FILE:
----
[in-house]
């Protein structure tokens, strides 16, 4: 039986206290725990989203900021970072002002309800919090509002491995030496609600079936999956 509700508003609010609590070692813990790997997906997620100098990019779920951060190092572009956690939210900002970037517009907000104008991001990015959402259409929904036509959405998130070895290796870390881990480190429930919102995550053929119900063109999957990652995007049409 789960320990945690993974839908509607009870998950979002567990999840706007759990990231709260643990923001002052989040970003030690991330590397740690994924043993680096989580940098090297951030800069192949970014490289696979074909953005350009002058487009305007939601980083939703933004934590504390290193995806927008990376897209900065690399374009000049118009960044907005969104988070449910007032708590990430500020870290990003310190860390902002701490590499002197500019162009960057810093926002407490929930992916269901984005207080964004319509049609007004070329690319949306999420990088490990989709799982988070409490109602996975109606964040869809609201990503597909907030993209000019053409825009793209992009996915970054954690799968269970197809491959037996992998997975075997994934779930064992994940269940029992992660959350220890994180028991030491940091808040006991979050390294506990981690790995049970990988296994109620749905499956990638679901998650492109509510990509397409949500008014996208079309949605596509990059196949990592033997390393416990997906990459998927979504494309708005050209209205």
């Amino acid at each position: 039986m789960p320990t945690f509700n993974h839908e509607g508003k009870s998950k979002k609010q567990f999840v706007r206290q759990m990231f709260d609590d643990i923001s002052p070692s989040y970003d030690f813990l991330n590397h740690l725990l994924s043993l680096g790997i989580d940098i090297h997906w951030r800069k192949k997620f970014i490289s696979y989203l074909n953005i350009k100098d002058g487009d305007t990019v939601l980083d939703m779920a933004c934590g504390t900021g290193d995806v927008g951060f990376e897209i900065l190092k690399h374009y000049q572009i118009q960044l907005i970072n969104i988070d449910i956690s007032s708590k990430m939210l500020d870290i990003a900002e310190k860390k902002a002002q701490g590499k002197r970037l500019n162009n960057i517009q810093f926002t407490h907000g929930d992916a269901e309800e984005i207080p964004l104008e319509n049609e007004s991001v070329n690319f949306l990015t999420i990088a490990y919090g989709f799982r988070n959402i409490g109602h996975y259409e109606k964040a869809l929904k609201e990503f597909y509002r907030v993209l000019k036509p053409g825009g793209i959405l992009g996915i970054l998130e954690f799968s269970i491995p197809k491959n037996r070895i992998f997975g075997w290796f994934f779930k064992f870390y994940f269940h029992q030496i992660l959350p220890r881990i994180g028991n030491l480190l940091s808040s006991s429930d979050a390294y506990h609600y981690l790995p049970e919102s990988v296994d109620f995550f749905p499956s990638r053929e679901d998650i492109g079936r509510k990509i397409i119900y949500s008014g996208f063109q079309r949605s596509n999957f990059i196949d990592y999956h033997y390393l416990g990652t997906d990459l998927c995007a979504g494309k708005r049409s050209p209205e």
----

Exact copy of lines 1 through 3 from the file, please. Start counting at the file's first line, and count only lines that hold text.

[in-house]
């Protein structure tokens, strides 16, 4: 039986206290725990989203900021970072002002309800919090509002491995030496609600079936999956 509700508003609010609590070692813990790997997906997620100098990019779920951060190092572009956690939210900002970037517009907000104008991001990015959402259409929904036509959405998130070895290796870390881990480190429930919102995550053929119900063109999957990652995007049409 789960320990945690993974839908509607009870998950979002567990999840706007759990990231709260643990923001002052989040970003030690991330590397740690994924043993680096989580940098090297951030800069192949970014490289696979074909953005350009002058487009305007939601980083939703933004934590504390290193995806927008990376897209900065690399374009000049118009960044907005969104988070449910007032708590990430500020870290990003310190860390902002701490590499002197500019162009960057810093926002407490929930992916269901984005207080964004319509049609007004070329690319949306999420990088490990989709799982988070409490109602996975109606964040869809609201990503597909907030993209000019053409825009793209992009996915970054954690799968269970197809491959037996992998997975075997994934779930064992994940269940029992992660959350220890994180028991030491940091808040006991979050390294506990981690790995049970990988296994109620749905499956990638679901998650492109509510990509397409949500008014996208079309949605596509990059196949990592033997390393416990997906990459998927979504494309708005050209209205």
């Amino acid at each position: 039986m789960p320990t945690f509700n993974h839908e509607g508003k009870s998950k979002k609010q567990f999840v706007r206290q759990m990231f709260d609590d643990i923001s002052p070692s989040y970003d030690f813990l991330n590397h740690l725990l994924s043993l680096g790997i989580d940098i090297h997906w951030r800069k192949k997620f970014i490289s696979y989203l074909n953005i350009k100098d002058g487009d305007t990019v939601l980083d939703m779920a933004c934590g504390t900021g290193d995806v927008g951060f990376e897209i900065l190092k690399h374009y000049q572009i118009q960044l907005i970072n969104i988070d449910i956690s007032s708590k990430m939210l500020d870290i990003a900002e310190k860390k902002a002002q701490g590499k002197r970037l500019n162009n960057i517009q810093f926002t407490h907000g929930d992916a269901e309800e984005i207080p964004l104008e319509n049609e007004s991001v070329n690319f949306l990015t999420i990088a490990y919090g989709f799982r988070n959402i409490g109602h996975y259409e109606k964040a869809l929904k609201e990503f597909y509002r907030v993209l000019k036509p053409g825009g793209i959405l992009g996915i970054l998130e954690f799968s269970i491995p197809k491959n037996r070895i992998f997975g075997w290796f994934f779930k064992f870390y994940f269940h029992q030496i992660l959350p220890r881990i994180g028991n030491l480190l940091s808040s006991s429930d979050a390294y506990h609600y981690l790995p049970e919102s990988v296994d109620f995550f749905p499956s990638r053929e679901d998650i492109g079936r509510k990509i397409i119900y949500s008014g996208f063109q079309r949605s596509n999957f990059i196949d990592y999956h033997y390393l416990g990652t997906d990459l998927c995007a979504g494309k708005r049409s050209p209205e």